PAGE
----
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Looped In

From urban renewal to suburban sprawl, Houston’s real estate market is going through one of its most dynamic times in decades. Join real estate and development reporter Nancy Sarnoff as she meets the city’s developers, deal makers and dreamers and dishes with colleagues on all things Houston real estate.
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Now displaying: October, 2017
Oct 27, 2017

Before the storm hit, Amber and Lenny Ambrose packed up their two young kids and small dog and drove to Amber's parent's house in Nederland, outside of Beaumont. The Ambrose's house in Candlelight Forest flooded during the Tax Day storm in 2016, and they didn't want a repeat of what happened then when they woke up the morning after the storm to soggy floors and confused kiddos. They made some important preparations and left town. Their flood insurance policy renewed Aug. 27, the night Harvey flooded their house. It was a good thing they didn't let their policy lapse, even though they could have. They were told in 2015 they were no longer required to carry it. Amber tells their story in the final episode of this Harvey series.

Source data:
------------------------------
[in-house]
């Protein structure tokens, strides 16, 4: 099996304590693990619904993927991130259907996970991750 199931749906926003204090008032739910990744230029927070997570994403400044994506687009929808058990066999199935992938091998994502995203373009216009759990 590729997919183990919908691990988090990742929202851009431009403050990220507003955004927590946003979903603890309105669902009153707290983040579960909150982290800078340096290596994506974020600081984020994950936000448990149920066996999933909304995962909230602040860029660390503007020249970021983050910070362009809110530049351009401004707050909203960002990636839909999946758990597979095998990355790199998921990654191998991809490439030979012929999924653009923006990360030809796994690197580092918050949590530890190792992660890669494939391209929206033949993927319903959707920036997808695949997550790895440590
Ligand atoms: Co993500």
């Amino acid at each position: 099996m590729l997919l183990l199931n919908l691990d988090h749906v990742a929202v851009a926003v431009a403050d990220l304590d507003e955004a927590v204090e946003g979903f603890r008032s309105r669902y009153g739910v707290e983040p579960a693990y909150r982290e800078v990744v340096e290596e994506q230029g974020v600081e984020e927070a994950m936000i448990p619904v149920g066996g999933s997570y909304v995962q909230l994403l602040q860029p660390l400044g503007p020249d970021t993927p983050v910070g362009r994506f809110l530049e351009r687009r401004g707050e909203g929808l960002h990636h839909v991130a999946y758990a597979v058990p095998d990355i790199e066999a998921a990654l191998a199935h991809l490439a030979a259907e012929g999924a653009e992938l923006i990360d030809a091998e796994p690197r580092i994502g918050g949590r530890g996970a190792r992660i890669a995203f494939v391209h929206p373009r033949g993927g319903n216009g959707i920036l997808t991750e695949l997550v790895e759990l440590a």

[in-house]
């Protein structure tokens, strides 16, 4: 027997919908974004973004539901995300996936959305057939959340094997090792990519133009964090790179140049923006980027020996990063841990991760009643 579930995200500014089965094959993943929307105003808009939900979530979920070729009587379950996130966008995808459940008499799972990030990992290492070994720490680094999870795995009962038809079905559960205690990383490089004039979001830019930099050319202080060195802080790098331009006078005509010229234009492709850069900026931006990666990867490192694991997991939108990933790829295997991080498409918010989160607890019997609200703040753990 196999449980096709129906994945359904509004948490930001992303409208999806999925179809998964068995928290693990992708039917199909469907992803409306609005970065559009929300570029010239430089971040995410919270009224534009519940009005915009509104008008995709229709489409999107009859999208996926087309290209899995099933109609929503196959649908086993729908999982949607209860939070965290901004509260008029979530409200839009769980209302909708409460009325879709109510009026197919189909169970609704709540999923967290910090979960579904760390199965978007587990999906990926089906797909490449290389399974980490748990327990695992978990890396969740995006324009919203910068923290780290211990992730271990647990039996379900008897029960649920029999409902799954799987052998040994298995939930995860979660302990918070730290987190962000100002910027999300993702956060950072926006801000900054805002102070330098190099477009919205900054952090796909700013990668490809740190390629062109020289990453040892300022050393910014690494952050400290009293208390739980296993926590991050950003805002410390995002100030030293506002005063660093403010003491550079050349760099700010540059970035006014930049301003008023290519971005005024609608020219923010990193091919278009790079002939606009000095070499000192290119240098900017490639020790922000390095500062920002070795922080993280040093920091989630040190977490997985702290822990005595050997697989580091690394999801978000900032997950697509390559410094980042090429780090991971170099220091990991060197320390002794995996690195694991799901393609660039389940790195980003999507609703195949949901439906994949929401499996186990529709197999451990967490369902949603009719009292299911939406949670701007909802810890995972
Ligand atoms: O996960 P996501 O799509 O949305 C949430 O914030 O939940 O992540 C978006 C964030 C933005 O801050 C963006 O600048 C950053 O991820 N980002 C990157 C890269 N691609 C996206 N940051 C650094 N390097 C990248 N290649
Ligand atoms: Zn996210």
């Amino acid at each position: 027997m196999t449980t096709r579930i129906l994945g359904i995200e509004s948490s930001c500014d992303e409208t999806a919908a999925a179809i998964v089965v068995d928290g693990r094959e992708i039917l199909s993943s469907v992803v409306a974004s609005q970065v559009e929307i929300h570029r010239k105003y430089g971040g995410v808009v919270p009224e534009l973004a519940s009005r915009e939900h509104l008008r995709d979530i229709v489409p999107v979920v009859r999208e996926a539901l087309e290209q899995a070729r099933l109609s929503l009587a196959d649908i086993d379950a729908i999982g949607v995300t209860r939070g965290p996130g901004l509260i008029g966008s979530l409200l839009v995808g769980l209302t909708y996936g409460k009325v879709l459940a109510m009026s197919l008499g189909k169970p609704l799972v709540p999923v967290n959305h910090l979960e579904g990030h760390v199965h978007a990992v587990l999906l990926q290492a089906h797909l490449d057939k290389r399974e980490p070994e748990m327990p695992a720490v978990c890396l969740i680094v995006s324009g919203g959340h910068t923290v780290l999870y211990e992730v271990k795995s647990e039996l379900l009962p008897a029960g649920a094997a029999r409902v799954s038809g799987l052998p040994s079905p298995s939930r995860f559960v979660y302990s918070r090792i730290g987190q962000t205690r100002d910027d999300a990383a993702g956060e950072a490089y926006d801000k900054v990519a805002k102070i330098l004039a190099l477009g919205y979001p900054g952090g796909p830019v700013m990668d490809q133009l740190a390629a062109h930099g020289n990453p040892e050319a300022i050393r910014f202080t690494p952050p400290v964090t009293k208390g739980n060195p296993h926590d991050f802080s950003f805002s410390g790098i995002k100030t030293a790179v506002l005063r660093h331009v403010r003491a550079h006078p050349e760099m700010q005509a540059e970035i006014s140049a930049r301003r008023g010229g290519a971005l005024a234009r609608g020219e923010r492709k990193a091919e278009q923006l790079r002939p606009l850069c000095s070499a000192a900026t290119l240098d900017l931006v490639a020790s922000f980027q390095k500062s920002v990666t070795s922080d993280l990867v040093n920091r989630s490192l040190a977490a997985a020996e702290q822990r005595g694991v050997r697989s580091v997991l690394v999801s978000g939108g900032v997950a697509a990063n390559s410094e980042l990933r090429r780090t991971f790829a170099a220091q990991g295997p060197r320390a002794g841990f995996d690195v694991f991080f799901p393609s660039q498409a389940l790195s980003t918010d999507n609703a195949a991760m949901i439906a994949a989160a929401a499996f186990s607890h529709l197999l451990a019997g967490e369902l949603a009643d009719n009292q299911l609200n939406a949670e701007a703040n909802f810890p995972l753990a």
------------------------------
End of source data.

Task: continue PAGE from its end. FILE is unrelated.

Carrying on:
Oct 19, 2017

From episode 23, Nancy and Erin talk to Chronicle journalists Mike Morris (City Hall) and Mihir Zaveri (Harris County) about their reporting on floods and development after two major flooding events two years in a row. 

Oct 13, 2017

Residents of Canyon Gate say they were never told about the warning that said their neighborhood could be subject to severe flooding because it was built in a so-called flood pool behind Barker Reservoir. Investors who bought millions in bonds that financed the subdivision weren't told either. Houston Chronicle's James Drew talks to Nancy about his investigation into Canyon Gate and what was and wasn't disclosed.

Oct 6, 2017

Brandon Polson recounts his journey from helping his neighbors escape their flood-ravaged apartment complex to spending an evening with one of the biggest celebrities on the planet.

Oct 3, 2017

As Harvey's flood waters continued to rise in Braes Heights, Scott Davis, his wife and their two young daughters fled to a neighbor's place – a brand new house built five feet above grade. As Davis sees it, the safest place to ride out the hurricane was in a new house. As a home building consultant, he also addresses past Houston floods, how the market responded and how development may change in the future.

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